Sunday, March 22, 2009

The Warner Archive, Another Thing That Isn't Available In Canada



Warner Brothers has set up something called The Warner Archive, an online-order program where they send out manufactured-on-demand DVDs of movies that aren't going to be relased to stores.

Ronald Epstein at the Home Theater Forum has more about this program. Apparently the widescreen movies will be in 16:9 format, and the individual titles have video clips online that indicate the print/transfer quality; it seems generally good from the clips I've seen. They have 140 titles up on the site, and are planning to add more.

Most of the titles they have at the moment can be described as minor films of major stars: lots of not-yet-on-DVD movies by popular stars with huge filmographies, like Cary Grant, Norma Shearer, Clark Gable. There are a bunch of films that were relased on VHS but never made it to DVD, and some real curios like The Grasshopper, a remarkably cheesy low-budget sexual-revolution melodrama starring Jacqueline Bisset (as an innocent Canadian girl who comes to mean, sexy L.A.) and made by... director Jerry Paris and writers Jerry Belson and Garry Marshall, exactly the people you'd expect to portray the wild world of sex and drugs.



Also, as an Ann-Margret fan, I'm glad they've included Made In Paris, a "family" film that's incredibly sleazy even by Joe Pasternak's standards, and one of the two 1966 star vehicles that basically wrecked her movie career (the other being The Swinger).

When I can figure out where to have them shipped (they're not shipping to Canada) I'll definitely be getting Once Upon a Honeymoon, though I'm surprised it wasn't considered a candidate for general-release DVD, considering that it stars Cary Grant and Ginger Rogers. It's Leo McCarey's anti-Nazi comedy in the vein of The Great Dictator and (from the same year) To Be Or Not To Be, and its mix of comedy, drama and propaganda is weirder and more controversial than either of those films. It's not very satisfying as a whole, but some of its parts are extraordinary.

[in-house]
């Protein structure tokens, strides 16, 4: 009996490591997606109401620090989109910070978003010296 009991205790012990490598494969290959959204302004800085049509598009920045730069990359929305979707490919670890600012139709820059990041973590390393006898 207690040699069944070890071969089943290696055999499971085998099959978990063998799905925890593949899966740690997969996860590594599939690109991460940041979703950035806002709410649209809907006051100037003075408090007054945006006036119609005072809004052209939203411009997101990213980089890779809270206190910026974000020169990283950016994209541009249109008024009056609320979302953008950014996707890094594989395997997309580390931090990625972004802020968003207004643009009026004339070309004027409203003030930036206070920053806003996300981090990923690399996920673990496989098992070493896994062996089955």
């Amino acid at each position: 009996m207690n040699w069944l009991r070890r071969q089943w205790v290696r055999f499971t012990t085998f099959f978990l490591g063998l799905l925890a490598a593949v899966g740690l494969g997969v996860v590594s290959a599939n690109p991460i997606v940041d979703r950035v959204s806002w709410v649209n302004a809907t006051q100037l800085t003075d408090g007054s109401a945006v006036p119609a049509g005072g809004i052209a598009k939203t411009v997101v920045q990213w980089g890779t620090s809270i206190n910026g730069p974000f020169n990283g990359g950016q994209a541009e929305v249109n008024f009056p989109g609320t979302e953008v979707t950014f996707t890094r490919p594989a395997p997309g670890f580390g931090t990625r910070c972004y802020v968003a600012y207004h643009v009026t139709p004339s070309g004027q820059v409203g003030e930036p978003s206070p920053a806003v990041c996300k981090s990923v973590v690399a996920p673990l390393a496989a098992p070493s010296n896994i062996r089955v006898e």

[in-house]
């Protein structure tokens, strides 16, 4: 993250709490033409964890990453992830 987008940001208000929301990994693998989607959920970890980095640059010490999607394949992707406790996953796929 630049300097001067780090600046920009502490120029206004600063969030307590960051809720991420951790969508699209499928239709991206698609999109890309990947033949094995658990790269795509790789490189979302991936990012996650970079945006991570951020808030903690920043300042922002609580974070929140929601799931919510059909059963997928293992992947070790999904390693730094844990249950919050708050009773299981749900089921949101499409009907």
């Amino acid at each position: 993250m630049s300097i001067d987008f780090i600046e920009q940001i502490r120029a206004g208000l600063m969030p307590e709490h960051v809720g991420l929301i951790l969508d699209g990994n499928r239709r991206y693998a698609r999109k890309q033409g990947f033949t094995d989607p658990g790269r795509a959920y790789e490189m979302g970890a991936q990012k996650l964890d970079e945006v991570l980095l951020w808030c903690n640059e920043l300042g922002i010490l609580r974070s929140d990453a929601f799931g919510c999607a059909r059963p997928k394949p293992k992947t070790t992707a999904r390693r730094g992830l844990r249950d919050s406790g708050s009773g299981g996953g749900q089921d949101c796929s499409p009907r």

7 comments:

jima said...

Wow, and they have Jack Webb's The D.I. as well! That's definitely a must-own title. Thanks for the tip.

Ivan G. Shreve, Jr. said...

This is positively sweet--I've already found the first one to order, The Beast of the City.

Thanks, Jaime!

Thad said...

I wish ALL of the studios would do this...

Kevin W. Martinez said...

I hope Warner will extend this to animation and TV eventually. This would be the best way to release the MGM Tex Avery and Happy Harmony shorts.

Chris L said...

It's interesting to see the notable films that they felt weren't cost-effective enough to give a normal release. Besides The D.I. there are some other movies that used to be ubiquitous on TV back in the pre-VCR days (Abe Lincoln in Illinois, Sunrise at Campobello). Plus early directorial efforts by Robert Altman (Countdown) and Francis Coppola (The Rain People), and Paul Simon's One Trick Pony, which is often dismissed as a vanity film, but is actually a scathing look at the music business circa 1980.

Laura said...

Thanks so much for this info, which I found via Thrilling Days of Yesteryear.

I've posted more info if you're interested, including links to Glenn Erickson and an AP article. I'm going to be very interested to hear what more is said in tonight's live chat with Feltenstein at Home Theater Forum.

Thanks and best wishes,
Laura

Thad said...

I just bought Honeymoon.. Wanna copy? LOL